Shatahva, Śatāhvā: 7 definitions


Shatahva means something in Hinduism, Sanskrit, biology. If you want to know the exact meaning, history, etymology or English translation of this term then check out the descriptions on this page. Add your comment or reference to a book if you want to contribute to this summary article.

The Sanskrit term Śatāhvā can be transliterated into English as Satahva or Shatahva, using the IAST transliteration scheme (?).

In Hinduism

Purana and Itihasa (epic history)

[«previous next»] — Shatahva in Purana glossary
Source: Cologne Digital Sanskrit Dictionaries: The Purana Index

Śatāhvā (शताह्वा).—A tīrtha sacred to the pitṛs.*

  • * Matsya-purāṇa 22. 35.
Purana book cover
context information

The Purana (पुराण, purāṇas) refers to Sanskrit literature preserving ancient India’s vast cultural history, including historical legends, religious ceremonies, various arts and sciences. The eighteen mahapuranas total over 400,000 shlokas (metrical couplets) and date to at least several centuries BCE.

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Ayurveda (science of life)

Source: WorldCat: Rāj nighaṇṭu

1) Śatāhvā (शताह्वा) is the Sanskrit name for an unidentified medicinal plant, according to verse 4.10-13 of the 13th-century Raj Nighantu or Rājanighaṇṭu. Notes: See description of the plant Miśreyā.

Śatāhvā is mentioned as having twenty-four synonyms: Śatapuṣpā, Misī, Ghoṣā, Potikā, Ahicchatrā, Mādhavī, Kāravī, Śiphā, Saṅghātapatrikā (Saṃghātapatrikā), Chatrā, Vajrapuṣpā, Supuṣpikā, Śataprasūnā, Bahalā, Puṣpāhvā, Śatapatrikā, Vanapuṣpā, Bhūripuṣpā, Sugandhā, Sūkṣmapatrikā, Gandhārikā and Aticchatrā.

Properties and characteristics: “Śatāhvā is pungent, bitter and unctuous. It is useful in kaphaja disorders, diarrhoea, fevers, diseases of eye and wounds. Its use is appreciated in vastikarma (medicated enema)”.

2) Śatāhvā (शताह्वा) is also mentioned as a synonym for Śatāvarī, a medicinal plant identified with Asparagus racemosus Willed. (or “buttermilk root”) from the Asparagaceae family of flowering plants, according to verse 4.116-119 of the 13th-century Raj Nighantu or Rājanighaṇṭu. The fourth chapter (śatāhvādi-varga) of this book enumerates eighty varieties of small plants (pṛthu-kṣupa). Together with the names Śatāhvā and Śatāvarī, there are a total of thirty-two Sanskrit synonyms identified for this plant.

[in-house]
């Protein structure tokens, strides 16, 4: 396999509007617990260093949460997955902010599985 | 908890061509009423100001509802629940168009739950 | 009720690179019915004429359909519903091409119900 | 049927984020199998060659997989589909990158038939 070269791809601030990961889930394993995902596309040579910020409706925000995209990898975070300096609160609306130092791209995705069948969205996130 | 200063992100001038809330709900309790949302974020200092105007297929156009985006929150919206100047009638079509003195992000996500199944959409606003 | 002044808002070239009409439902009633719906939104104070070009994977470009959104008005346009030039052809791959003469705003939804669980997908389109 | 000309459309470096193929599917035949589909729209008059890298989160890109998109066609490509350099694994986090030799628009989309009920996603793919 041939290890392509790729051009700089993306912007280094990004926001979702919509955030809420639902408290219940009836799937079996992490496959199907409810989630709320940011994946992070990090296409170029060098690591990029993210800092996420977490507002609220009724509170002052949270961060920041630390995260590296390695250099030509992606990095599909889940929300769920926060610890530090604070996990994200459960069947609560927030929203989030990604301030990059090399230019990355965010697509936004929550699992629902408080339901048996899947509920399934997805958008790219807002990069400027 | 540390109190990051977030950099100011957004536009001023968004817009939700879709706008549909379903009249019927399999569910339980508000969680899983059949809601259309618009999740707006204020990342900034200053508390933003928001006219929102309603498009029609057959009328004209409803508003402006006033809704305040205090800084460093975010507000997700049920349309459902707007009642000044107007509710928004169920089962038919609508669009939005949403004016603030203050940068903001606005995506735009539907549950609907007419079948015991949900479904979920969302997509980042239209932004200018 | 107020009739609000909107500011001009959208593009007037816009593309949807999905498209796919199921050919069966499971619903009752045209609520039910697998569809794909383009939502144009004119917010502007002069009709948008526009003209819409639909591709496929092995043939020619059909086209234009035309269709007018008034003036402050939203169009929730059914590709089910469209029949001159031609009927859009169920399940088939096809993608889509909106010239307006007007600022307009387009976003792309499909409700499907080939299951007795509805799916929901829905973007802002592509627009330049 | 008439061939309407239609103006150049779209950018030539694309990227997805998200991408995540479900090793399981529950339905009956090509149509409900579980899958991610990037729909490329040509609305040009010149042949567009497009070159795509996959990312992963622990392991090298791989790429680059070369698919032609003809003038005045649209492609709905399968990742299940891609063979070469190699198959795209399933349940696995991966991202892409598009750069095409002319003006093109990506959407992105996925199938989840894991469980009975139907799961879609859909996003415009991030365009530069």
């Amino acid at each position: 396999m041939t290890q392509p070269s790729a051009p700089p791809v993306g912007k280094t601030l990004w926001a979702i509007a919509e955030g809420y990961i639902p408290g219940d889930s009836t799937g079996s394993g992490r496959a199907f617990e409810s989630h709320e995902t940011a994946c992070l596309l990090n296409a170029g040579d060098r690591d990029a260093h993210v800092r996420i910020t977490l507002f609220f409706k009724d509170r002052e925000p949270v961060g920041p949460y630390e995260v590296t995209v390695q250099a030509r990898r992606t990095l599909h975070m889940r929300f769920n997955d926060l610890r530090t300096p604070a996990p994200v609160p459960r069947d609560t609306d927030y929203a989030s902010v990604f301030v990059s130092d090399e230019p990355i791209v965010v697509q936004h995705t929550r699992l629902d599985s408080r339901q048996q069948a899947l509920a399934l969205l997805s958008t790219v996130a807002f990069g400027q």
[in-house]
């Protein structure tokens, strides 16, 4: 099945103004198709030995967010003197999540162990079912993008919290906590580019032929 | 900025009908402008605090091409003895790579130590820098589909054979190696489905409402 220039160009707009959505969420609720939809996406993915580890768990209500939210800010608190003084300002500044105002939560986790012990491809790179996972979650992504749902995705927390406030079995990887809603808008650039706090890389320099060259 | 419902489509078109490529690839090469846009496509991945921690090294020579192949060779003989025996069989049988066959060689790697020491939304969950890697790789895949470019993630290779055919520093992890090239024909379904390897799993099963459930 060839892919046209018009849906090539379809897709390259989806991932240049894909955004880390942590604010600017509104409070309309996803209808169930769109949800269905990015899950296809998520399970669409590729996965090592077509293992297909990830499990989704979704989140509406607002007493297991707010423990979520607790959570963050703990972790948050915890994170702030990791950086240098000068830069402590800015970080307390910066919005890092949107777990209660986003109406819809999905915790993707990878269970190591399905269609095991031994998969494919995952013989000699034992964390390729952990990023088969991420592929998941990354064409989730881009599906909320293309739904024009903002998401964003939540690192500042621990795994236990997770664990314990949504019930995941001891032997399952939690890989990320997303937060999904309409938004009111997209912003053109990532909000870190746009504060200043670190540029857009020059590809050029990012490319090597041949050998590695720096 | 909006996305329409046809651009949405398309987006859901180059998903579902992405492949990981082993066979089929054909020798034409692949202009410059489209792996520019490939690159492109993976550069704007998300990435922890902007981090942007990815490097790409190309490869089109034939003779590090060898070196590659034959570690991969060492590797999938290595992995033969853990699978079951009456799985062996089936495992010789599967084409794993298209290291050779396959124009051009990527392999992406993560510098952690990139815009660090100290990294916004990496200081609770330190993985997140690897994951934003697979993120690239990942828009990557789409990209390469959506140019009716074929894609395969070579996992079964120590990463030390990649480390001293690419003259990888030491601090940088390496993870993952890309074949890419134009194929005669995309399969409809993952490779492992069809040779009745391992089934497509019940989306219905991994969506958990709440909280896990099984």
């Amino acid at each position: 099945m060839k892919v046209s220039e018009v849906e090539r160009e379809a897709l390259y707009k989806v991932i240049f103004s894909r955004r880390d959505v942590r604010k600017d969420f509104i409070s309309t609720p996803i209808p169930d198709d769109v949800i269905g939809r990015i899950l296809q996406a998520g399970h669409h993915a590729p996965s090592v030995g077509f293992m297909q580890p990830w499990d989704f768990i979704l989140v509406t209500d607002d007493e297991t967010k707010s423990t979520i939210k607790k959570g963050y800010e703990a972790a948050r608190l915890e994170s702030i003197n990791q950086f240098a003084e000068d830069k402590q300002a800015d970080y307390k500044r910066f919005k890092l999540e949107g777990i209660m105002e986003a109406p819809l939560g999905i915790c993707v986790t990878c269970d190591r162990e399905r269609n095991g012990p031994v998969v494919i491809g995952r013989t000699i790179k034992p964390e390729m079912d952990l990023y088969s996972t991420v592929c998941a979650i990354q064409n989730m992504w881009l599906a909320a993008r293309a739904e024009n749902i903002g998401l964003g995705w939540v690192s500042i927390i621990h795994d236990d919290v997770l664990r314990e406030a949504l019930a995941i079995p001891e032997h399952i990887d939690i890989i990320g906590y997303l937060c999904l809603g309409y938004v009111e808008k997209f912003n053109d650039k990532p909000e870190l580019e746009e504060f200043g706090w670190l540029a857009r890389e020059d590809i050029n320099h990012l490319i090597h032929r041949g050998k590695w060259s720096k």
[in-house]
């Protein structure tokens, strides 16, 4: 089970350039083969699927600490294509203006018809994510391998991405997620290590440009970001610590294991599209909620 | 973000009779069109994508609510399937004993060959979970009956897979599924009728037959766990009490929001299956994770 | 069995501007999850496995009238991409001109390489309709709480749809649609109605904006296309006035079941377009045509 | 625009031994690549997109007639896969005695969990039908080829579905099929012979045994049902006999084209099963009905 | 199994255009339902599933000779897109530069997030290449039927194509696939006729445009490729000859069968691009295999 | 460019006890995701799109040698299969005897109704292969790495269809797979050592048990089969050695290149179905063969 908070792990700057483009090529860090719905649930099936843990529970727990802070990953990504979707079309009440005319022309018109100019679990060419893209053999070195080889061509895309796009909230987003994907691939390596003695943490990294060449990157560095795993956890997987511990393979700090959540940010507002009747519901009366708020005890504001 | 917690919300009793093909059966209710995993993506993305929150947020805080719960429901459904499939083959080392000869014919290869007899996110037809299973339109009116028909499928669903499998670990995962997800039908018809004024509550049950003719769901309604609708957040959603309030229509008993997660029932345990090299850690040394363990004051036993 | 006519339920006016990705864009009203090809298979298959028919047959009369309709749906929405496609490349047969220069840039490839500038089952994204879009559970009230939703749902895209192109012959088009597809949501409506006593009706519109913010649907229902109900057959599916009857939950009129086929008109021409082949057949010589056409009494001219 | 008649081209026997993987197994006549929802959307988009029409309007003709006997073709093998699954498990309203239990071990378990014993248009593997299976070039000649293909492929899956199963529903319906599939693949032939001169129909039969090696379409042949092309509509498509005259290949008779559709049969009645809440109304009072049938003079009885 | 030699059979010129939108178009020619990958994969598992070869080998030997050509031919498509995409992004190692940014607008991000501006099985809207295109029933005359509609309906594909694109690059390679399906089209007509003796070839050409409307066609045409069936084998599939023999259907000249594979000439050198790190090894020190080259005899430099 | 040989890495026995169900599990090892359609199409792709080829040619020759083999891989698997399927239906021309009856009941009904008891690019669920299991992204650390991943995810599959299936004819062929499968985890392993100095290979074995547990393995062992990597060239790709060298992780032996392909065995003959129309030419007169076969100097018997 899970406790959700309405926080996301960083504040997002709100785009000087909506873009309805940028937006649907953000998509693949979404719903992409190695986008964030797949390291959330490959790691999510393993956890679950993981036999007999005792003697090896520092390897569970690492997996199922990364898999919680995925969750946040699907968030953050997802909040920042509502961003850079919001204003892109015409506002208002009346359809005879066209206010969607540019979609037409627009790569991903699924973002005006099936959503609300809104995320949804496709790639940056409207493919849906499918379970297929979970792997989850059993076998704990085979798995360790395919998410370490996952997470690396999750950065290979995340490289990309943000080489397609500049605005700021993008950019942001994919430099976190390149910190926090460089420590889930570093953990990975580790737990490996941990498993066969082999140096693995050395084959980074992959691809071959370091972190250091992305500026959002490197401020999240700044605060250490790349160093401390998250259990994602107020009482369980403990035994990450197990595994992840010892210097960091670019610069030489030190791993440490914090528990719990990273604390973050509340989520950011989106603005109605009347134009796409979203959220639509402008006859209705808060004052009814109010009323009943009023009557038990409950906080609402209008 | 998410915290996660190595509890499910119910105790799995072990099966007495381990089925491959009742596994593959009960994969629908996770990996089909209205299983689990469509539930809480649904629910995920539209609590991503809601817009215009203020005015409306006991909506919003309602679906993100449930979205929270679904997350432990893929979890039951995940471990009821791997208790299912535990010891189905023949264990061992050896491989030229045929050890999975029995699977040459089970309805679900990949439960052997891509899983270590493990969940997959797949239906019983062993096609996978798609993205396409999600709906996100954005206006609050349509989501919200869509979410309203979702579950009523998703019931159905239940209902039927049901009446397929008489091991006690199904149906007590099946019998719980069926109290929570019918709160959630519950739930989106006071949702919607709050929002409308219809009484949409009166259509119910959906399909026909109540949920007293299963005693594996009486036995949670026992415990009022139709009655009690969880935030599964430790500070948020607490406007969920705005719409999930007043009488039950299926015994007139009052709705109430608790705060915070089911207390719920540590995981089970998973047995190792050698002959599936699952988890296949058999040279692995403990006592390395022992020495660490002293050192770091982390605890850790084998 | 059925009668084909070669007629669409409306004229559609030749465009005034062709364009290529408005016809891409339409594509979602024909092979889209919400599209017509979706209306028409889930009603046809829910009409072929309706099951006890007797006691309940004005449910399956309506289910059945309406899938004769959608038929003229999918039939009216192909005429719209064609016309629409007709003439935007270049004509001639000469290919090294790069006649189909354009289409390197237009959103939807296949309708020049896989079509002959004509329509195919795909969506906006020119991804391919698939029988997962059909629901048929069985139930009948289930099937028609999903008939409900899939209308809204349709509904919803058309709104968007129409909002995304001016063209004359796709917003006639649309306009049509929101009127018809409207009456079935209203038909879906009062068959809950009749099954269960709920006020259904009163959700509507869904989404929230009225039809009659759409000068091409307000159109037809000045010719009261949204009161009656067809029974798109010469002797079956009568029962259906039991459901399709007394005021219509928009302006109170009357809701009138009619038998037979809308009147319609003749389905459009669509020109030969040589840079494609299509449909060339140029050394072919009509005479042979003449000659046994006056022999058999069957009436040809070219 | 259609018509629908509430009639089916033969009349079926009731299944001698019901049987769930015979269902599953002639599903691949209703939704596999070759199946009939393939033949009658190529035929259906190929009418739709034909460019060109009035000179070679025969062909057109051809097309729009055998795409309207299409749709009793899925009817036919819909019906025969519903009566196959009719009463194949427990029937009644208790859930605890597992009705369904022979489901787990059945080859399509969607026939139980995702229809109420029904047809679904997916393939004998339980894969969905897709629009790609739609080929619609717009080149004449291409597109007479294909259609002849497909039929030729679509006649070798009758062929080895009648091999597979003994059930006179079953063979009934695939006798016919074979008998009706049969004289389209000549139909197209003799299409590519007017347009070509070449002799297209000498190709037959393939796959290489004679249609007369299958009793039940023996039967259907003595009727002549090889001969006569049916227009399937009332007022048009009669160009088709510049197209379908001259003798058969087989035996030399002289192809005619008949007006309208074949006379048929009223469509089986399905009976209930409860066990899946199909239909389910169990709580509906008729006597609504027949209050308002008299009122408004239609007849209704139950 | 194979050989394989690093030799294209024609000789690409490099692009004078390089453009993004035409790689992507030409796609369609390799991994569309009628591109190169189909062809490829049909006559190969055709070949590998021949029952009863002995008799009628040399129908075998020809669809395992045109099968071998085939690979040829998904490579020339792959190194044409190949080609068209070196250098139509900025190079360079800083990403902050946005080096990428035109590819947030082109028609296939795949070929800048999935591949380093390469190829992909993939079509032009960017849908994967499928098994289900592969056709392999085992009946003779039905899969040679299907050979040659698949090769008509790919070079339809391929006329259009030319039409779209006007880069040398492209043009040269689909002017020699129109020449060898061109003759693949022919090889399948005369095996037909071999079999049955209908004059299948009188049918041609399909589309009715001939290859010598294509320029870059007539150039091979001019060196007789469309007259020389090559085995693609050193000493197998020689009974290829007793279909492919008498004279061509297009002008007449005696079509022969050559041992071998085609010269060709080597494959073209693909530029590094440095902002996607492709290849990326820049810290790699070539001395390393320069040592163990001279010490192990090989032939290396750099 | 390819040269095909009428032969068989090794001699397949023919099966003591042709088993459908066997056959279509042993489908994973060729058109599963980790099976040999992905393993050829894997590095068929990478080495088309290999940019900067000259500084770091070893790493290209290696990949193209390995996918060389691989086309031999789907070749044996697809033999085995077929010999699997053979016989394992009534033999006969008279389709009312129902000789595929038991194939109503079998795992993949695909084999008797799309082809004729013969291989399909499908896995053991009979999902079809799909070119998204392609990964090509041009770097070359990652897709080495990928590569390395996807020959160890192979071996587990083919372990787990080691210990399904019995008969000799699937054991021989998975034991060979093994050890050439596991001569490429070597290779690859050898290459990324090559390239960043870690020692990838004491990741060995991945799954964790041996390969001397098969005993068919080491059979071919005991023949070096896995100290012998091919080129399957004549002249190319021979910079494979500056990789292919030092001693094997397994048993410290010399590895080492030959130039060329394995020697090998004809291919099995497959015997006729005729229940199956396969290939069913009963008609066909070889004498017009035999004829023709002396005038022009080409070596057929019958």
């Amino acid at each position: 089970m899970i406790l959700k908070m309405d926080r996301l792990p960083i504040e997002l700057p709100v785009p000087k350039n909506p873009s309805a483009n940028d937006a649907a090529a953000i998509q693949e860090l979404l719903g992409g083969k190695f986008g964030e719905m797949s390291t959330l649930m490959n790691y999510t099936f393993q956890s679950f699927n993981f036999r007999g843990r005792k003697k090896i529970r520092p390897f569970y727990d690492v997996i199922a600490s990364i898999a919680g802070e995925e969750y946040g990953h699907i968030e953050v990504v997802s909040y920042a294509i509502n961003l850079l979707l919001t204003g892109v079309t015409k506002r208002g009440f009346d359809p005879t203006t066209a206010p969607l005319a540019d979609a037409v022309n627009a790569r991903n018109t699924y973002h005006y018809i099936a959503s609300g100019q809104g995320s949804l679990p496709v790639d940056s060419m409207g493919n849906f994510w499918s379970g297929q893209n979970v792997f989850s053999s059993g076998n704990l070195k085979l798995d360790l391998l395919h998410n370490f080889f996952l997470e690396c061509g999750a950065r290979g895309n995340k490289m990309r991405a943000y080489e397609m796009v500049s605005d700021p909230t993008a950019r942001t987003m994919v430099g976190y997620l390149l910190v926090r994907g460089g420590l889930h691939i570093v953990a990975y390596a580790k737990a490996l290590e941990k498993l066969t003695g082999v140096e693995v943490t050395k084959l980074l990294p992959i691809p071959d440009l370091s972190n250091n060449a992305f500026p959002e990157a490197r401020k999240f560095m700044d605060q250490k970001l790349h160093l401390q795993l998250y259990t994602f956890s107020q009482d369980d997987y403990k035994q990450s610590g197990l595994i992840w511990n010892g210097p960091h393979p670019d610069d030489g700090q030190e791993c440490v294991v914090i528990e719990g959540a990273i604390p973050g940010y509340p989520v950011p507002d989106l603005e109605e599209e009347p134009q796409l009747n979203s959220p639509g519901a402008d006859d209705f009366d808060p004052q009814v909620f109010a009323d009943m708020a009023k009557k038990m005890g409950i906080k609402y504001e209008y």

Source: Shodhganga: Edition translation and critical study of yogasarasamgraha

Śatāhvā (शताह्वा) refers to the medicinal plant known as “Anethum graveoles Linn.” and is dealt with in the 15th-century Yogasārasaṅgraha (Yogasara-saṅgraha) by Vāsudeva: an unpublished Keralite work representing an Ayurvedic compendium of medicinal recipes. The Yogasārasaṃgraha [mentioning śatāhvā] deals with entire recipes in the route of administration, and thus deals with the knowledge of pharmacy (bhaiṣajya-kalpanā) which is a branch of pharmacology (dravyaguṇa).

Ayurveda book cover
context information

Āyurveda (आयुर्वेद, ayurveda) is a branch of Indian science dealing with medicine, herbalism, taxology, anatomy, surgery, alchemy and related topics. Traditional practice of Āyurveda in ancient India dates back to at least the first millenium BC. Literature is commonly written in Sanskrit using various poetic metres.

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Languages of India and abroad

Sanskrit dictionary

Source: Cologne Digital Sanskrit Dictionaries: Shabda-Sagara Sanskrit-English Dictionary

Śatāhva (शताह्व).—f. (-hvā-hvī) A sort of dill or fennel, (Anethum sowa.) E. śata a hundred, and āhvā name, appellation.

Source: Cologne Digital Sanskrit Dictionaries: Monier-Williams Sanskrit-English Dictionary

1) Śatāhvā (शताह्वा):—[from śata] f. Anethum Sowa, [Suśruta] ([wrong reading] hva), [Bhāvaprakāśa]

2) [v.s. ...] Asparagus Racemosus (hve dve [dual number]), [Caraka]

3) [v.s. ...] Name of a river and Tīrtha, [Matsya-purāṇa]

Source: Cologne Digital Sanskrit Dictionaries: Yates Sanskrit-English Dictionary

Śatāhvā (शताह्वा):—[śatā+hvā] (hvā-hvī) 1. 3. f. A sort of dill or fennel.

[Sanskrit to German]

Shatahva in German

context information

Sanskrit, also spelled संस्कृतम् (saṃskṛtam), is an ancient language of India commonly seen as the grandmother of the Indo-European language family (even English!). Closely allied with Prakrit and Pali, Sanskrit is more exhaustive in both grammar and terms and has the most extensive collection of literature in the world, greatly surpassing its sister-languages Greek and Latin.

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